Many friends and family members of victims in the Sept. 11 attacks have said they were happy to learn of Bin Laden's death on Sunday.
One father of a Rhode Island woman killed in the attack said he is happy that Bin Laden was found and killed. But he added that there is still no closure for him or his family as they continue to deeply feel his daughter's loss,
The Boston Herald
Gene Yancey's daughter, Kathryn LaBorie, was a flight attendant on United Airlines Flight 175 when it crashed into the World Trade Center. Yancey said it's a good thing that Bin Laden is gone, but he will always hurt when he thinks about his daughter's final moments.
A wax replica of Thomas Franklin's photograph from Sept. 11, 2001, is seen at Madame Tussaud's wax museum Sept. 3, 2002, in New York. The replica was a part of an exhibit at the museum called "Hope: Humanity and Heroism."
Shortly after Obama's late-night announcement on Sunday, hundreds of people cheered and waved American flags at Ground Zero in New York.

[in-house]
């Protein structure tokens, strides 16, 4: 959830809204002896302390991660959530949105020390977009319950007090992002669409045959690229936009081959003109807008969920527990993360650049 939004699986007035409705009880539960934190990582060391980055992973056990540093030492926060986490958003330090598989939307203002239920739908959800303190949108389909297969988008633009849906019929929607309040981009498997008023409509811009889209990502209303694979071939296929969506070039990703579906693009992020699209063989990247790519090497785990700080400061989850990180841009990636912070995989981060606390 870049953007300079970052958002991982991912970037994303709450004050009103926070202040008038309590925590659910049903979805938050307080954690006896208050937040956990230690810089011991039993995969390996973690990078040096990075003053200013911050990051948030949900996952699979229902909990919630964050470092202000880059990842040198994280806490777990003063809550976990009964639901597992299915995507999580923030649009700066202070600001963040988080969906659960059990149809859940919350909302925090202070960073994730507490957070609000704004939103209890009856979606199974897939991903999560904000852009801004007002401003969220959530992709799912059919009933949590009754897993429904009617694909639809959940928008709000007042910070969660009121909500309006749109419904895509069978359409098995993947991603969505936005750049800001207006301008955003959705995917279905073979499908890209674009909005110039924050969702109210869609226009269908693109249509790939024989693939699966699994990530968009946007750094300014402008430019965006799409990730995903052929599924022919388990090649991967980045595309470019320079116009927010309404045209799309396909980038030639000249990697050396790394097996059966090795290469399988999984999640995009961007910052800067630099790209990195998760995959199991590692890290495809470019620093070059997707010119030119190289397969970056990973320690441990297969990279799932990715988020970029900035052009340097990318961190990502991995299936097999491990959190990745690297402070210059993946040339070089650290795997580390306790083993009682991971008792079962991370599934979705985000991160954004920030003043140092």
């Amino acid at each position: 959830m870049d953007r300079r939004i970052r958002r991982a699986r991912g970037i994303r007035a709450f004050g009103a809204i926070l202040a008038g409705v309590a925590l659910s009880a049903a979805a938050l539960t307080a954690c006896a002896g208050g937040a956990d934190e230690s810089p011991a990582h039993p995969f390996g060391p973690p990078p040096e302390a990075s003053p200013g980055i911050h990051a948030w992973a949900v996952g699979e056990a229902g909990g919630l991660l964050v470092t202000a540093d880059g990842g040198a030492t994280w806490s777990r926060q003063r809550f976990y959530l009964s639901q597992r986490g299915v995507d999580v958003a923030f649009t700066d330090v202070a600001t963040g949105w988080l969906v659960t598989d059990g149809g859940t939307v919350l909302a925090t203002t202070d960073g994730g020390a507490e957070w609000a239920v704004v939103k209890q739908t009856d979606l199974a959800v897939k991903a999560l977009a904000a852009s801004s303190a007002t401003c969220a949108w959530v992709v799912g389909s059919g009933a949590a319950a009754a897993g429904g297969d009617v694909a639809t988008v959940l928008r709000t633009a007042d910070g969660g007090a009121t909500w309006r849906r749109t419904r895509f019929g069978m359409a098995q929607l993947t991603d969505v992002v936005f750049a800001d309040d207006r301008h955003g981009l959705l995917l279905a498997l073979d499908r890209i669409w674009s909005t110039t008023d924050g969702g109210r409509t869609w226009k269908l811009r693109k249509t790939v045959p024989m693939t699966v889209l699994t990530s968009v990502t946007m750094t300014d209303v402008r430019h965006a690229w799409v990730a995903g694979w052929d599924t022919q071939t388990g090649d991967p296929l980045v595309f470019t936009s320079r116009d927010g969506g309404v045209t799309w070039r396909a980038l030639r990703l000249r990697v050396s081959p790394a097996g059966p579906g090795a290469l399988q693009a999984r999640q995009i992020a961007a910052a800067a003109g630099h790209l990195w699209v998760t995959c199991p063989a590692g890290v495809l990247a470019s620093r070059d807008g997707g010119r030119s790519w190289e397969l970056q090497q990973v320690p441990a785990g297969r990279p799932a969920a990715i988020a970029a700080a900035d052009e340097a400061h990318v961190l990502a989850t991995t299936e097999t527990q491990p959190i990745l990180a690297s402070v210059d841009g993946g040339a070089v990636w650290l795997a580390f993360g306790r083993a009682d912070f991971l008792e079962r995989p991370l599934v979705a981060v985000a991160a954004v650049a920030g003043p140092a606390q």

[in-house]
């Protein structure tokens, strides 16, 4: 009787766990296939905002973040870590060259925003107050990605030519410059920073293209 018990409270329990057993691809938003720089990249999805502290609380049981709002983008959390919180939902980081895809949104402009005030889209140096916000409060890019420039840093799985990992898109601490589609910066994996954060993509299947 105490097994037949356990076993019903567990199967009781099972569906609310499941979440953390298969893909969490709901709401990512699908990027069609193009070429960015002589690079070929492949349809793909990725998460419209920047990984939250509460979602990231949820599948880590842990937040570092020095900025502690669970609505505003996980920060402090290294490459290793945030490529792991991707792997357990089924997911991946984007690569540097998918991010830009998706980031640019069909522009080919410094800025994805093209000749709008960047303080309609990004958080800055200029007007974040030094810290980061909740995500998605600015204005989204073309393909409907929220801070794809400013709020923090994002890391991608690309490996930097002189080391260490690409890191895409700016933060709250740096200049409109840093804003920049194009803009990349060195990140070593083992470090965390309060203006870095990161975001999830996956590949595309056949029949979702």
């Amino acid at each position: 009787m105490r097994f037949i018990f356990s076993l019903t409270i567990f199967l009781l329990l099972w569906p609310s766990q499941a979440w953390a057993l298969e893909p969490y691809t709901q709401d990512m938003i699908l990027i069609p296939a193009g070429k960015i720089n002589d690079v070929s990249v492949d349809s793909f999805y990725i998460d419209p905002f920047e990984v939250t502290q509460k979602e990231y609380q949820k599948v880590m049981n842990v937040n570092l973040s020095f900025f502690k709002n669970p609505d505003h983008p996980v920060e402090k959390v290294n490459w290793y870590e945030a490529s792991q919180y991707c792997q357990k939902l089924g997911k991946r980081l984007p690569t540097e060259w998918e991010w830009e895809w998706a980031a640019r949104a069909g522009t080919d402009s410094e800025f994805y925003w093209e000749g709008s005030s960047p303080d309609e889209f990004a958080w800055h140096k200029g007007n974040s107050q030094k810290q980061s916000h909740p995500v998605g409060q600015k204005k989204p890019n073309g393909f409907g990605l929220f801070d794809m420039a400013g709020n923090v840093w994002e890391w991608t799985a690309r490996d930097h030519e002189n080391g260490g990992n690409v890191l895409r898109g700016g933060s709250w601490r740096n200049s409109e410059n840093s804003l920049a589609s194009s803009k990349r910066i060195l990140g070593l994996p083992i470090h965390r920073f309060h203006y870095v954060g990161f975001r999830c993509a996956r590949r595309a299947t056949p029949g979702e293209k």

Al and Maureen Santora, the parents of a 23-year-old firefighter who died in the attacks on Sept. 11, expressed their elation when they learned of Bin Laden's death on Sunday evening.
"I was just overjoyed. I had been waiting, I had been waiting for this day. I had been waiting for him to be found," Maureen Santora told U.K.'s
Construction worker Paddy Garvey puts an American flag on a fence at Ground Zero in New York, Monday.
Crowds flocked Ground Zero in New York City on Monday to celebrate the news of Bin Laden's death.
Mayor Michael Bloomberg called the event a "critically important victory for our nation" in a statement released Sunday night.
"New Yorkers have waited nearly 10 years for this news," Bloomberg said. "It is my hope that it will bring some closure and comfort to all those who lost loved ones on September 11, 2001."
Jim Schweizer straightens flowers at the grave of Thomas Burnett on Monday at Fort Snelling National Cemetery in Bloomington, Minn.
Burnett was one of the nearly 3,000 people who died on Sept, 11, 2001.
He and 39 other passengers and crew were flying to San Francisco from Newark, N.J., on Flight 93 when the airplane was hijacked.
A few passengers and flight crew members courageously fought the hijackers to retake control of the plane. It is believed that the hijackers were aiming to redirect the airplane toward Washington to target either the Capitol Building or the White House.
The plane crashed into a field near Shanksville, Pa., killing everyone on board.
Written by Theresa McCabe in Boston